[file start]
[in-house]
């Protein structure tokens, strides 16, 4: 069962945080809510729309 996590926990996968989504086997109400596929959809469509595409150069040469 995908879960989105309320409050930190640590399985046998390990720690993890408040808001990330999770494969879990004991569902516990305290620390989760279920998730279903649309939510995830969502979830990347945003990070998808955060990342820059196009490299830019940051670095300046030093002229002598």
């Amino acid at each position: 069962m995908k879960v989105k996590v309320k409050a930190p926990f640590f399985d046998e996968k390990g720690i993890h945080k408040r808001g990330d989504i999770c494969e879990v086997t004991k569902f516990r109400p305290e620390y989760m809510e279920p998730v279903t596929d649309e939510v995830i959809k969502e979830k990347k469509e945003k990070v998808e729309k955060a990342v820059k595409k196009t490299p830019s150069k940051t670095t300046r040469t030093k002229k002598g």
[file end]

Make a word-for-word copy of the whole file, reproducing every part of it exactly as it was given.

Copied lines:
[in-house]
């Protein structure tokens, strides 16, 4: 069962945080809510729309 996590926990996968989504086997109400596929959809469509595409150069040469 995908879960989105309320409050930190640590399985046998390990720690993890408040808001990330999770494969879990004991569902516990305290620390989760279920998730279903649309939510995830969502979830990347945003990070998808955060990342820059196009490299830019940051670095300046030093002229002598």
């Amino acid at each position: 069962m995908k879960v989105k996590v309320k409050a930190p926990f640590f399985d046998e996968k390990g720690i993890h945080k408040r808001g990330d989504i999770c494969e879990v086997t004991k569902f516990r109400p305290e620390y989760m809510e279920p998730v279903t596929d649309e939510v995830i959809k969502e979830k990347k469509e945003k990070v998808e729309k955060a990342v820059k595409k196009t490299p830019s150069k940051t670095t300046r040469t030093k002229k002598g």